Monday, November 20, 2006

Pentagon's Iraq Options Study Tries To Polish The Proverbial Turd

These are the type of recommendations that could be expected from earnest military advisors who are asked to present palatable options for an untenable situation to political leaders who are unaccustomed to (and unwilling to psychologically accept) the taste of defeat.

The Pentagon's closely guarded review of how to improve the situation in Iraq has outlined three basic options: Send in more troops, shrink the force but stay longer, or pull out, according to senior defense officials.

Insiders have dubbed the options "Go Big," "Go Long" and "Go Home." The group conducting the review is likely to recommend a combination of a small, short-term increase in U.S. troops and a long-term commitment to stepped-up training and advising of Iraqi forces, the officials said.

The military's study, commissioned by Joint Chiefs of Staff Chairman Gen. Peter Pace, comes at a time when escalating violence is causing Iraq policy to be reconsidered by both the White House and the congressionally chartered, bipartisan Iraq Study Group. Pace's effort will feed into the White House review, but military officials have made it clear they are operating independently. ...

"Go Big," the first option, originally contemplated a large increase in U.S. troops in Iraq to try to break the cycle of sectarian and insurgent violence. A classic counterinsurgency campaign, though, would require several hundred thousand additional U.S. and Iraqi soldiers as well as heavily armed Iraqi police. That option has been all but rejected by the study group, which concluded that there are not enough troops in the U.S. military and not enough effective Iraqi forces, said sources who have been informally briefed on the review.

The sources insisted on anonymity because no one at the Pentagon has been permitted to discuss the review with outsiders. The review group is led by three high-profile colonels -- H.R. McMaster and Peter Mansoor of the Army, and Thomas C. Greenwood of the Marine Corps. None of them would comment for this article. ...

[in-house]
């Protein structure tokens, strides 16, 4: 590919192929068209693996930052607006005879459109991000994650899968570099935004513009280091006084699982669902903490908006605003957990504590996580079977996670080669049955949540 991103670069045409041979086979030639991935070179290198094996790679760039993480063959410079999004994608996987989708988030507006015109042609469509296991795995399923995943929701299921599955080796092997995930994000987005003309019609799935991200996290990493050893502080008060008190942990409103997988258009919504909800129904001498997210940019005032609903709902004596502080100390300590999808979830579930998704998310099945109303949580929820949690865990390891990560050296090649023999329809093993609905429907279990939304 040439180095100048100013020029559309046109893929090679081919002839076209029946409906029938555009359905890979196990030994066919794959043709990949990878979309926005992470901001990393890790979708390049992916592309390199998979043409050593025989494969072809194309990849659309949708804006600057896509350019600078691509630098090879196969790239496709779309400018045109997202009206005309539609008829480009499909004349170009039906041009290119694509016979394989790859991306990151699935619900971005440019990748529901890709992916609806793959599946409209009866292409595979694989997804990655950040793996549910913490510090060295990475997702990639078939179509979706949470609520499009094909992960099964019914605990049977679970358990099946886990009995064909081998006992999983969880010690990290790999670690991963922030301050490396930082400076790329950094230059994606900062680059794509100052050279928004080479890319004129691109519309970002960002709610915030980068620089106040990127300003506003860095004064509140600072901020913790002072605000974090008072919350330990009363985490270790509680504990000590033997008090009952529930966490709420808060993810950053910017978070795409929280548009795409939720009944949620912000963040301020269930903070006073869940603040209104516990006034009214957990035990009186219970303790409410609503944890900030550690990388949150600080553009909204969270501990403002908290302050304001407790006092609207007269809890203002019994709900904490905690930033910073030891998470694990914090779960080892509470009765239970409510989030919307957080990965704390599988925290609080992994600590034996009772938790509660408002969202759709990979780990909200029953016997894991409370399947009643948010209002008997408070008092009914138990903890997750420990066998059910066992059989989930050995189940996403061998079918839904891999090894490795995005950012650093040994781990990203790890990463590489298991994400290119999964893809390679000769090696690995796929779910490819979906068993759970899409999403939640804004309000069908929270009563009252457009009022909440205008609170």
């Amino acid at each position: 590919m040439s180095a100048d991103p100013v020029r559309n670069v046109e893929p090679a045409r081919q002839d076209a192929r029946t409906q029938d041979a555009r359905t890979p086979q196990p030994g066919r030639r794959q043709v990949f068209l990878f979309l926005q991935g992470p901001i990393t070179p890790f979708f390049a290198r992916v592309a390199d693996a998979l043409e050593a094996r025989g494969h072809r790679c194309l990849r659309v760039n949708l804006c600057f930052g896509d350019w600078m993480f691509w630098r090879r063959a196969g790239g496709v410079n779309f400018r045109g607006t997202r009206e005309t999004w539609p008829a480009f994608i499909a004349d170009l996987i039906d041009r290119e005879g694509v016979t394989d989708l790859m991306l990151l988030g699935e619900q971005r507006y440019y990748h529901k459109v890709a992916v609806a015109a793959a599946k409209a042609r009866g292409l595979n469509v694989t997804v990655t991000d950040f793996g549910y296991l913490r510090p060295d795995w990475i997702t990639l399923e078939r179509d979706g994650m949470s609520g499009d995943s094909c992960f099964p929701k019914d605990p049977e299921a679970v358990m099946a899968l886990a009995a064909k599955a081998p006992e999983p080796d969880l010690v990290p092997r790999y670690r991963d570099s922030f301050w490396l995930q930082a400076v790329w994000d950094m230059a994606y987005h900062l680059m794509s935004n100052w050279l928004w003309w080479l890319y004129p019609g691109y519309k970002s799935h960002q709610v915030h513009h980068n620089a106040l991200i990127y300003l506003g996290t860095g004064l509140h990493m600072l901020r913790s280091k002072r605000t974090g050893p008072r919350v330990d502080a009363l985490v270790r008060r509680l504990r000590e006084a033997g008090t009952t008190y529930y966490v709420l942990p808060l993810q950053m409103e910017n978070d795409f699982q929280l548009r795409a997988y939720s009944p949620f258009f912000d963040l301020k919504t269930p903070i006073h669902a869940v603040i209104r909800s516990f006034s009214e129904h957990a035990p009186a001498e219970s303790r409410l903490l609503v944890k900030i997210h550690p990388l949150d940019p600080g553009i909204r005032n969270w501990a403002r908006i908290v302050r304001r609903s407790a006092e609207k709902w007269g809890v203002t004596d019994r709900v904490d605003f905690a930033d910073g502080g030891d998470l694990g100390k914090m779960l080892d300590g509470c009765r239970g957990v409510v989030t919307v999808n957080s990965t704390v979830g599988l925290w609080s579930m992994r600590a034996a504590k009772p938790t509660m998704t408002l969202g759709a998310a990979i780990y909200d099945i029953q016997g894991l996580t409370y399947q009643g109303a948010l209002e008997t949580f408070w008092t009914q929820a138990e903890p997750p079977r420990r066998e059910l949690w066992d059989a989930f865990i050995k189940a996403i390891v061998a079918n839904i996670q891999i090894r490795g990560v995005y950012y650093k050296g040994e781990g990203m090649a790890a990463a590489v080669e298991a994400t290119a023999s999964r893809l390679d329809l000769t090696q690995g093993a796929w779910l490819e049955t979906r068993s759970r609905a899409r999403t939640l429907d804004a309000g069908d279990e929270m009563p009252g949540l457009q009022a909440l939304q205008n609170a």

"Go Home," the third option, calls for a swift withdrawal of U.S. troops. It was rejected by the Pentagon group as likely to push Iraq directly into a full-blown and bloody civil war.

The group has devised a hybrid plan that combines part of the first option with the second one -- "Go Long" -- and calls for cutting the U.S. combat presence in favor of a long-term expansion of the training and advisory efforts. Under this mixture of options, which is gaining favor inside the military, the U.S. presence in Iraq, currently about 140,000 troops, would be boosted by 20,000 to 30,000 for a short period, the officials said.

Any plan to temporarily raise troop levels will not lead to "victory." No competent authority can make a plausible case that the additional forces could accomplish in a short time frame what the occupation has been unable to do so far--the disarming of militias, defeating the Sunni insurgency, etc.

The suggested "surge" in force level is purely for public relations purposes. Most importantly to convince the American public that the coalition is somehow still within grasp of something that can be portrayed as "victory."

Surging at this point would be militarily ineffectual -- and a transparent ruse -- easily understood as such by the Iraqis.

The "go long" option does not appear to be conducive to the bolstering of sectarian reconciliation. Or probably even to the goal of compelling the Iraqi political leaders to focus their minds on an effort to create what we desire to be a country not hostile to U.S. interests in the region.


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